6. 6. 9 DOMINIC BARTON 1980 Studies economics at the University of British Columbia, Vancouver, before taking an MPhil in economics under a Rhodes scholarship at the University of Oxford. 1985 Recruited as a currency analyst in London by investment bank Rothschild. 1986 Returns to Canada to join McKinsey & Co’s Toronto office and is elected as a partner after two unsuccessful applications. 1997 Relocates to Seoul to work in McKinsey’s South Korea office. 2000 Becomes head of the South Korea office. 2004 Promoted to the post of chairman of McKinsey’s Asia division, based in Shanghai. 2009 Elected by his fellow directors as global managing director of McKinsey & Co. 2010 Made honorary fellow of Brasenose College, University of Oxford. 2012 Re-elected to a second three-year term as MD. 2015 Re-elected to a third term. Financial Management | October 2015 THE NEW NORMAL F ew people are better qualified than Dominic Barton, the global managing director of the world’s most influential management consultancy, to comment on the challenges facing chief executives and their boards. So when Barton, who has held the top job at McKinsey & Co since 2009, expresses his concern about the global mega-trends affecting not only companies, but also the societies they operate in, business leaders would be well advised to take note. But the London-based Canadian notes that, although all these challenges may appear daunting at first sight, they also present a number of opportunities. “I have a strong feeling that the next 10 to 15 years are going to be extraordinary,” he says. “There are so many forces under way. For one thing, there is a big shift in economic power from the West to the East, where there are 2.2 billion new consumers in China, India and Indonesia – and also in Africa. That’s a massive force, which will prove stronger than the industrial revolution.” Barton is well placed to observe and analyse these trends as they develop. His consultancy has carved out a unique position in its field, having worked closely with corporate leaders all over the globe for many years. World traveller Barton, born in 1962 to a missionary and a nurse in Uganda’s capital, Kampala, has witnessed some of these seismic changes at close range, having been something of a globetrotter. After graduating from the University of British Columbia in Vancouver with an economics degree, he won a prestigious scholarship from the Rhodes Trust to pursue postgraduate studies at the University of Oxford. He started his career as a currency analyst at investment bank Rothschild before joining McKinsey’s office in Toronto in 1986. Having been elected a partner on his third attempt, he relocated to Seoul for a long stint running the firm’s Asian operations. His experience in Asia, which inspired him to co-write China Vignettes: An Inside Look at China (Talisman, 2007), is thought to have made him a strong candidate in the 2009 vote in which senior directors elect their managing director – a ballot that’s held every three years. Now serving his third consecutive term, Barton observes that the challenges facing companies are many and varied. Citing the “technology overload” factor as one example, he says: “Look at big data, the computing power revolution, 3D printing and biotech: these are moving three to five times faster than management is ready to deal with. Innovation is happening so quickly. Just as you get abreast of one element, it pretty much changes – especially digitisation. Technology is growing at such a phenomenal rate.” With an eye on the macro aspects of the mega-trends unfolding today, he acknowledges that businesses are facing a complex and difficult situation. “With lots of technological change, as well as an ageing population and geopolitical shifts, there are major challenges to our system,” Barton says. But he is also confident that a world posing multiple known and unknown challenges can be a profitable environment for those leaders who have come to terms with the new normal and the new thinking it requires. “All together, these challenges form valuable opportunities to companies – as long as they understand these shifts are happening in a volatile world,” Barton says. “Opportunities exist for those with a long-term view and a strong proposition of where they want to go. Companies have to consider their resilience factor. They need to employ health metrics and apply the kind of rigour that the Global Management Accounting Principles provide. He continues: “Boards need to be asking the relevant questions for today: what is the quality of the talent pool? What is the level of trust? What is the level of innovation? Ultimately, they need to be asking how much resilience they have for shocks, be they financial, operational, human or regulatory. These are just some of the factors that companies are having to think about. In the long term, it’s about staying power: can you zig when other people zag?” Companies need to make long-term investments to ensure that they can innovate effectively and create sustainable value, but a short-termist approach to strategy has taken hold, especially among plcs, according to Barton. This has developed largely because of investors’ demands for frequent progress updates and, particularly, the requirement on US companies to issue quarterly reports. ‘What’s great about integrated reporting is the measurement of the full performance of a company, not just its financial results’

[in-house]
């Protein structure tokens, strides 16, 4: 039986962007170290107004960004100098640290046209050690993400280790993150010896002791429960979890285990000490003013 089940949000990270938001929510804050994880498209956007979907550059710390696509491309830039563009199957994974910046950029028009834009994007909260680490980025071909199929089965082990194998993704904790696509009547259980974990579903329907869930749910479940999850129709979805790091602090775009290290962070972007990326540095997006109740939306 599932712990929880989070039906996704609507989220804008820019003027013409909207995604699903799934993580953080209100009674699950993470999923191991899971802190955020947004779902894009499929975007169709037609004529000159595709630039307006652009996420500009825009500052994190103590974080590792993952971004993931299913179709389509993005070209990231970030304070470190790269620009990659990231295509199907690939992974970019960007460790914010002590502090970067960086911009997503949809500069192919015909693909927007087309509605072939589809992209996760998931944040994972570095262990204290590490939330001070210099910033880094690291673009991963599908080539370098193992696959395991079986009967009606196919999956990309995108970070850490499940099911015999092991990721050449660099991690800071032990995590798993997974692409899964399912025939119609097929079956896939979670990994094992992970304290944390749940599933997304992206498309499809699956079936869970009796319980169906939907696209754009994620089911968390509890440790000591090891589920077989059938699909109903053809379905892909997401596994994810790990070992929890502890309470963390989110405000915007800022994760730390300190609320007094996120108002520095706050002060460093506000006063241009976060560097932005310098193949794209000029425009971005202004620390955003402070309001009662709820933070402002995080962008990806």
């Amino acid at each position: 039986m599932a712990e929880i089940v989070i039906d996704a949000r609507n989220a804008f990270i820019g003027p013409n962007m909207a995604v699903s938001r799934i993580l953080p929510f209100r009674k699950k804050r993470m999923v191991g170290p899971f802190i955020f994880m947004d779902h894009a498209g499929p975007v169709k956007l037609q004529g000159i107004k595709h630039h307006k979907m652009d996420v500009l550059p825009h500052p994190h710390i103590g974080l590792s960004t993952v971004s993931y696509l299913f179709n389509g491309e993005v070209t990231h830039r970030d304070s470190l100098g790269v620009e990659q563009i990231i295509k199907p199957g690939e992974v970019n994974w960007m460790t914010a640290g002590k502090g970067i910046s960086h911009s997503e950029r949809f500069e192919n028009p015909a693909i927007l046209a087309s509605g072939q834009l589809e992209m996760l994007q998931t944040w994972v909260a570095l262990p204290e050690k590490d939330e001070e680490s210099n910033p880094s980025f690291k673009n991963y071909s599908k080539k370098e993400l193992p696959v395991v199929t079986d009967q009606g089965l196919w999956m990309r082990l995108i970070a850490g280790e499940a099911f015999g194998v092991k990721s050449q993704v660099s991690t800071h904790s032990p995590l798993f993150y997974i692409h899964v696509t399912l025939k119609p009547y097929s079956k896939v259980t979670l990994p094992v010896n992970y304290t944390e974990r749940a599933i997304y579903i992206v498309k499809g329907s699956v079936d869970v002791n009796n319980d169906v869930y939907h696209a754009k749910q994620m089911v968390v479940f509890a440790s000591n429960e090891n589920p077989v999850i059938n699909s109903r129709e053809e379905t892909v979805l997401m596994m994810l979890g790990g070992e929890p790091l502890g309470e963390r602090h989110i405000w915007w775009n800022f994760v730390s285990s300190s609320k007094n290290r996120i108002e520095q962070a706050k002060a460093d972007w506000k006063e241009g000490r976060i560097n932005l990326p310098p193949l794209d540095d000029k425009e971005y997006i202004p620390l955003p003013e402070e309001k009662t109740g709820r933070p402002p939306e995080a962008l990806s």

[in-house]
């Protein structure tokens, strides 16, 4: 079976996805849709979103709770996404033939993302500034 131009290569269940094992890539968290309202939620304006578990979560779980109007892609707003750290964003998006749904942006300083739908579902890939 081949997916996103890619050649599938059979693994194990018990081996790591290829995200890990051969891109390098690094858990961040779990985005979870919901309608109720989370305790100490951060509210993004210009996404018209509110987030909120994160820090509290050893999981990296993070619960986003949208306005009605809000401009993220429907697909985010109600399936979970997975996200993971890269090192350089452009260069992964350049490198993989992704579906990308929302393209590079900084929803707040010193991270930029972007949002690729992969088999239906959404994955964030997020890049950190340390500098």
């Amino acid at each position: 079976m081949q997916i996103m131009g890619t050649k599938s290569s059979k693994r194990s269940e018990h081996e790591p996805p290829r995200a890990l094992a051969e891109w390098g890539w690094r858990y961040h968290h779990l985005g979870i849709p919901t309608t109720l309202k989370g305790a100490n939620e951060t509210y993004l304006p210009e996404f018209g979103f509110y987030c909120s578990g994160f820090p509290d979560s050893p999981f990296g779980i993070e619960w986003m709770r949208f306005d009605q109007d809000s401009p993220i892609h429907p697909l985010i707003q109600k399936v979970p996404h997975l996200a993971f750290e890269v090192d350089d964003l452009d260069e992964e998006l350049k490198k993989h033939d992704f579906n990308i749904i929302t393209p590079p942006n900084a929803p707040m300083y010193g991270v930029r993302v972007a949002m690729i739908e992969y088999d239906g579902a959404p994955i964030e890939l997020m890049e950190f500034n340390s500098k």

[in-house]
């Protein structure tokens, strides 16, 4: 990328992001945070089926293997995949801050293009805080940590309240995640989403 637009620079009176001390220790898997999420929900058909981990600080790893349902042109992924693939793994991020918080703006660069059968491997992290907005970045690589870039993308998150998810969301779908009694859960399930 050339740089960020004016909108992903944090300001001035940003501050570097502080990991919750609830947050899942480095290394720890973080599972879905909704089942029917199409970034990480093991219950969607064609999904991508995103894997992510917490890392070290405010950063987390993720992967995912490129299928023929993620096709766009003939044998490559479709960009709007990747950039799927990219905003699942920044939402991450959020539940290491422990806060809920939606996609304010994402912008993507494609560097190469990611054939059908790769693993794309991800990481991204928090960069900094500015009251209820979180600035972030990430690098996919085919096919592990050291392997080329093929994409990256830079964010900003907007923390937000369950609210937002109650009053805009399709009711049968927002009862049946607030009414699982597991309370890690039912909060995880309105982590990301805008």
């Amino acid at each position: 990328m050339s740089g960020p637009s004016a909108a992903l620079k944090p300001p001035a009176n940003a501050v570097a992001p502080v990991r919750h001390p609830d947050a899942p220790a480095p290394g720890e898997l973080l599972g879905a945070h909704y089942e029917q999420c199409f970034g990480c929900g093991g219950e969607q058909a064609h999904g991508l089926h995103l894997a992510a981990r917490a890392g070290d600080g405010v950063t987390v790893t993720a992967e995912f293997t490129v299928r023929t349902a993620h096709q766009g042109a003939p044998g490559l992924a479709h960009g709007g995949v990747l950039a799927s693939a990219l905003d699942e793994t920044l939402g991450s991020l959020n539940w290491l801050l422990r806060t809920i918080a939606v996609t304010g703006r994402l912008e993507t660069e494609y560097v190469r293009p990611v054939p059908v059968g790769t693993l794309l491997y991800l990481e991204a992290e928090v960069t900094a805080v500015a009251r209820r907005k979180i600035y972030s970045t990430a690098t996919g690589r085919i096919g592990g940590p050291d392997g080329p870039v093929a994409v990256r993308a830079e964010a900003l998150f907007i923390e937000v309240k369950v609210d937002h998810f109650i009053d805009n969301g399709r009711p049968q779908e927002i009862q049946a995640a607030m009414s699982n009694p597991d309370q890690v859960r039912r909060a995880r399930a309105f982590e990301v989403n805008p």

7. 7. “We have all become more short- termist – boards, CEOs, CFOs and investors – when there needs to be more long-termism,” Barton says. “It’s difficult to think about the long term because quarterly reporting incentivises companies against conducting research and development, training people and building resilience against shocks.” The good news is that some of the world’s biggest asset management companies are already seeing the virtues of long-termism, he says. “It’s hugely valuable that investors such as BlackRock, Canadian Pension Plan and Vanguard Group are getting out there to say ‘we don’t care about quarterly results’ and are encouraging boards and CEOs to apply longer-term metrics. ‘Quarterly’ should mean 25 years, not three months. I’m in favour of three-, five- or even 10-year metrics when investing in companies, because I think the publication of quarterly results makes things more volatile.” That argument really hits home when you make comparisons between the capital investment strategies of plcs and those of privately owned entities. Barton points out that privately held or family-owned firms “invest, on average, three times more than public companies do”. Fortune favours the brave A number of leaders of big publicly owned companies have not only shown that they understand the corrosive effects of short-termism, but have also been prepared to swim against the tide and do things their own way, according to Barton. “The declaration by Unilever’s CEO [Paul Polman HonFCMA] that the business would no longer publish quarterly results was a bold and courageous move,” he says. “Andrew Liveris, chairman and chief executive of Dow Chemical, is another example. He said publicly: ‘I could push up my short-term performance by cancelling long-term more of. I think IR’s measuring and auditing of results, by looking at areas such as sustainability performance and how much is invested in people, are key. What’s great about integrated reporting is the measurement of the full performance of a company, not just its financial results.” What is crucial in these interconnected areas is that business leaders are allowed to take the lead, argues Barton, who believes that thinking more broadly about the behaviour of companies is an important part of a leader’s remit. “It’s vital to do this,” he says. “And I think people are stepping up in this area – including investors, chief executives and their boards.” He cites the work of Sir David Walker, the former chairman of Barclays, who was appointed by the UK government to investigates standards of corporate governance at financial institutions in light of the 2007-08 financial crisis. “More recently, fund manager Schroders organised an event where Lady Lynn de Rothschild, CEO of investment company E L Rothschild, called for inclusive capitalism and declared that her business would not be focused on quarterly reporting,” he says. “Greater inclusion is what we need to be thinking about. There are a number of people looking at a more inclusive form of capitalism, working with a broader set of stakeholders.” Barton believes that the example set by businesses in Scandinavia, where there is a strong emphasis on social responsibility and sustainable capitalism, is a good model to emulate. “Companies there have a sense of collective responsibility,” he says. “They place importance on education and taking care of the not-so-well, but that doesn’t mean they’re not performance-driven.” So how is a successful business likely to be run in 10 years’ time? “The model of capitalism is starting to shift amid a recognition ‘“Quarterly” should mean 25 years, not three months. I’m in favour of three-, five- or even 10-year metrics’ ChristopherWahl/ContourbyGettyImages programmes such as R&D, training and various environmental activities. You’d see a very big short-term gain, but we would not be around in 10 years’ time.’” Attendees at a recent McKinsey business summit in New York, including 75 board members of leading companies and representatives from bodies such as CIMA, agreed to “push for long-termism, developing health metrics to make that happen”. If enough people, especially investors, can be encouraged to focus more on the five- to 10-year time horizon, Barton believes that there is room for CEOs to develop new thinking in this area. “There’s been a shift and I do think shifts like that will make a difference,” he says. When it comes to performance incentives, companies need to move away from short-term measures, he adds. “Not enough organisations have people health metrics, for instance. Integrated reporting (IR) is a great example of an approach we need to see 10 Financial Management | October 2015 THE NEW NORMAL